They emphasize that the SCJN, when ruling on the case, may set precedents on suspensions during the amparo lawsuit, on the precautionary principle in environmental matters and about the best interest of children.

The precautionary principle maintains that when grave environmental effects can be foreseen, the authorities will have to adopt measures to prevent the damage. Thus, they give an opportunity for carrying out all the necessary tests even when total certainty is lacking.

Organizations called on the SCJN to consider the technical report that specialists and organizations presented. In it, they demonstrate that the industrial confinement of pigs using waste pits and land disposal can contaminate underground water, contaminate surface waters and emit dangerous gases.

The Court, they added, must guaranty the right of childhood to grow up in a healthy environment. And that is directly related to the right to water, health and a dignified life. They warned that the Court’s decision would also impact other Maya communities that struggle against the establishment of these kinds of pig farms.

They document the struggle of the ‘Guardians of the Cenotes’ on film


Above poster is an advertisement for the film in Spanish. There is also a poster in the local Mayan language.

The town of Homún premiered its own documentary with the story of how they beat the mega pig farm.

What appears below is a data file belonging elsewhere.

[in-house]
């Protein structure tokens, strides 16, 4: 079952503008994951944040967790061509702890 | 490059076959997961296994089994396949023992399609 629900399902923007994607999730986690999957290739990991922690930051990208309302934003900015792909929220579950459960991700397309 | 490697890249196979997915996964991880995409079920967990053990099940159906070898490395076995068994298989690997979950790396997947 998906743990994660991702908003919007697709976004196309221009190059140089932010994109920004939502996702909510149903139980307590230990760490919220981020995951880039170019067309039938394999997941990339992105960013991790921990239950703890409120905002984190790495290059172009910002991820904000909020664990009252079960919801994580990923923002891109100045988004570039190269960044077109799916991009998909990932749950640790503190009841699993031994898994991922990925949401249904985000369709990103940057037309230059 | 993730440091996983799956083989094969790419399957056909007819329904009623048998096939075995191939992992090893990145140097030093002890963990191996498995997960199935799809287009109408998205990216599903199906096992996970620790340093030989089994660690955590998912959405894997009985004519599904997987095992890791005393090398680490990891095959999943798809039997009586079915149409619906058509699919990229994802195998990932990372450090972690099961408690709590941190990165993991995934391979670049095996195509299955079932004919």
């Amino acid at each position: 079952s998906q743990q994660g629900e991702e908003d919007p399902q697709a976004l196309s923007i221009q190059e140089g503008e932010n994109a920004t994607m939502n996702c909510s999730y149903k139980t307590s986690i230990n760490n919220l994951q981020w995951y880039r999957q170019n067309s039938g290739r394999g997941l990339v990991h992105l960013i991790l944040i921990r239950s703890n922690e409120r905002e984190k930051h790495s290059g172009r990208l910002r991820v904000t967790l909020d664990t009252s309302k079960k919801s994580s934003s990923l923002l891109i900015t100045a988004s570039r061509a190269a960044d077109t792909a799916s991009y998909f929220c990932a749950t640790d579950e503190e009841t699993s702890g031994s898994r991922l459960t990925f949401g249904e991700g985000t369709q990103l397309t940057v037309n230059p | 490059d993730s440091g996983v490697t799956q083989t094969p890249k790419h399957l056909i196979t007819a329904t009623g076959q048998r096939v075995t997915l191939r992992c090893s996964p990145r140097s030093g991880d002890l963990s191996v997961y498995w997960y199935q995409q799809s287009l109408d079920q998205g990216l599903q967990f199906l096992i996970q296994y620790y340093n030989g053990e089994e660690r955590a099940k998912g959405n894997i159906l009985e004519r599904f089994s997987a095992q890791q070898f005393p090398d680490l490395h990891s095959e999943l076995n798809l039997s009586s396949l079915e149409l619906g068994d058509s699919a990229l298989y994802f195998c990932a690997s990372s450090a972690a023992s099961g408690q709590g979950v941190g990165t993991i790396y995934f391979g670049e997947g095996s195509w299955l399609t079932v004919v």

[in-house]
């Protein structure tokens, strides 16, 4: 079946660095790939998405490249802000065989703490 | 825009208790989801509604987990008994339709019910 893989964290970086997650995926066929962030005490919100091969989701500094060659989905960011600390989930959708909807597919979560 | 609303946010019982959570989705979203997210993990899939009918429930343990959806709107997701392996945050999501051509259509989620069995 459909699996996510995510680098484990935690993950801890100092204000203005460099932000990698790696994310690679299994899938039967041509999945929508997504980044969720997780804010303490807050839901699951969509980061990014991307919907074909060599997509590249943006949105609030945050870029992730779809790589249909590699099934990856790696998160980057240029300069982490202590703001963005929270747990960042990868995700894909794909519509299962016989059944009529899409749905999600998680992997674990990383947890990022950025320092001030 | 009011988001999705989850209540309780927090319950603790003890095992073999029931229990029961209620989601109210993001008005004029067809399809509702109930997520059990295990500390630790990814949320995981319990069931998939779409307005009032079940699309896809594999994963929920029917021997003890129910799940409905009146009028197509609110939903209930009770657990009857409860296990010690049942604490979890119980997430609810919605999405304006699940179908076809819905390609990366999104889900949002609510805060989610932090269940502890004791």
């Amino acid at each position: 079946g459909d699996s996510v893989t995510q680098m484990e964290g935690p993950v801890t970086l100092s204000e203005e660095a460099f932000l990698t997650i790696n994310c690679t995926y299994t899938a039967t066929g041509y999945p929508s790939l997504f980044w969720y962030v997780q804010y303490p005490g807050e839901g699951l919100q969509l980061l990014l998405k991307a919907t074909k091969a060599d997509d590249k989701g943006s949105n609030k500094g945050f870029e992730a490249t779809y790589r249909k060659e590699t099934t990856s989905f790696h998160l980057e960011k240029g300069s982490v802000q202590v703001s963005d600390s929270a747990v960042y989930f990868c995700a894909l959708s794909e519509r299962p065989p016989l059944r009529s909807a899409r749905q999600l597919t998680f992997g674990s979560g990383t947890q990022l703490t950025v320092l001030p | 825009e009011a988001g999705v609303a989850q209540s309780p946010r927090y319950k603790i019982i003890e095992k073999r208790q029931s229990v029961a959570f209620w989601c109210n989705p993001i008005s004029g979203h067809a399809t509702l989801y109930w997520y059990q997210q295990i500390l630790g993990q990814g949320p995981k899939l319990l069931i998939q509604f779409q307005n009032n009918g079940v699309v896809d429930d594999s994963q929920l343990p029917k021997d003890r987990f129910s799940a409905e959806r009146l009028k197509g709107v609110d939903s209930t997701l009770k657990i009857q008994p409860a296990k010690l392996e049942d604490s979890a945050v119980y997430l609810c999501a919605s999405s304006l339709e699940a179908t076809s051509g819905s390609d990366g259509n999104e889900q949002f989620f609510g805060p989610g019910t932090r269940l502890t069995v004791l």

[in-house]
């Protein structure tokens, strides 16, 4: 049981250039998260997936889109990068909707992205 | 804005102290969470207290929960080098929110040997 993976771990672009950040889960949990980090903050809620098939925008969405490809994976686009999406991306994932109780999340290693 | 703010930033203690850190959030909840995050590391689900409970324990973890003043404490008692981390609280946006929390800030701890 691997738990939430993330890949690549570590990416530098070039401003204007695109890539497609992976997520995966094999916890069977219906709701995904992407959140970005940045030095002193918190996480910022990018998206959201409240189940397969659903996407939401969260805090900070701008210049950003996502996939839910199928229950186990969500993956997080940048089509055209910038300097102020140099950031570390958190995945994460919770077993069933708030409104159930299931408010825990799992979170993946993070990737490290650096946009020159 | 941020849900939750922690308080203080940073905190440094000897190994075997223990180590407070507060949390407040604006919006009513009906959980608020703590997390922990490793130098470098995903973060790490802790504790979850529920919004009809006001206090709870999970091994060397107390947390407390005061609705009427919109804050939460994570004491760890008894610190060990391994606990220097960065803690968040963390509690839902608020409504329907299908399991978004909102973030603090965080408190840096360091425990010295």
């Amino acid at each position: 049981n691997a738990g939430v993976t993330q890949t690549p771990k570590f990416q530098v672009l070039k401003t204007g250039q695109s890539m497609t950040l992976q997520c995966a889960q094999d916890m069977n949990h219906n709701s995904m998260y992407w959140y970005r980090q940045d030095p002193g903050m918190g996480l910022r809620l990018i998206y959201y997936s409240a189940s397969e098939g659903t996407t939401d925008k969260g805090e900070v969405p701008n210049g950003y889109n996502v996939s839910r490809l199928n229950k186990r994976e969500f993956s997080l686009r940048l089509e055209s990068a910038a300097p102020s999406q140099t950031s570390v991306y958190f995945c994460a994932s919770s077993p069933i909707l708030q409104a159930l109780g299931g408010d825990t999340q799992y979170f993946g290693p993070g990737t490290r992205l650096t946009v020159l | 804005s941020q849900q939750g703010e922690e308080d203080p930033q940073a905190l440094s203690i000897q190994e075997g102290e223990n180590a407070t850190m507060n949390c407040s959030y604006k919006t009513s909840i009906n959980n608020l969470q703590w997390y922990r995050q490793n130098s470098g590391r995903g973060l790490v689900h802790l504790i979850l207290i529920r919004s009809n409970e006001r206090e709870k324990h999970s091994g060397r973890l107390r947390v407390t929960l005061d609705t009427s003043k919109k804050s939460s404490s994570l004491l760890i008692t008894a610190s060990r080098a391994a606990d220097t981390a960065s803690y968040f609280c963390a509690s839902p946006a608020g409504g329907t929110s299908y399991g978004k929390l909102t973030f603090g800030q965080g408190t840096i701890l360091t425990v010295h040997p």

Ka’anan Ts’onot means Guardians of the Cenotes. That’s the name of the documentary that the community of Homún recently premiered in Yucatán; they decided to document the effort they have made to prevent the contamination and devastation of the basin and aquifer system in the southern peninsular region.

This Maya town tells its story through a documentary in order to inspire other towns to defend their territory and to invite community organization.

The community of Homún wrote the script and produced the short film. With it, the community shows what life was like before pig farms came to the area. They emphasize the importance of water in their daily life and the value to their ancestors.

In the plot, a boy goes to look for water at the cenote to cool off after having gone to harvest corn with his father. To his surprise the cenote has an important message to give him; the threat of the mega pig farms lurks and he must play an important role to protect his town.

The short film narrates the critical moments and history of struggle and resistance of the Maya community of Homún against the threat posed by the pig industry.

The guardians of the cenotes proposed the script del short film by means of assemblies. They discussed the importance of showing not only the struggle, but also their reasons.

The production of this short documentary was made through community cinema. The Non-Itinerant School of Communal and Popular Cinema First Level and the Ha de Vida Ka’anan Ts’onot project collaborated. Ha de Vida Ka’anan Ts’onot is also the name of this collective that since 2017 has fought against the imposition of the mega pig farm in their community.

In the documentary, the guardians of the cenotes warn that if the governments continue allowing these kinds of projects, all forms of life will be at risk. The community of Homún premiered it in the public plaza in front of the Ejido Commissioners on May 7. Its world premiere was Monday, May 17.

[1] Cenotes are natural sinkholes resulting from the collapse of limestone bedrock that exposes groundwater and are used as a water supply, especially on the Yucatán Peninsula of Mexico.


Originally Published in Spanish by Chiapas Paralelo on Wednesday, May 19, 2021

Re-Published with English interpretation by the Chiapas Support Committee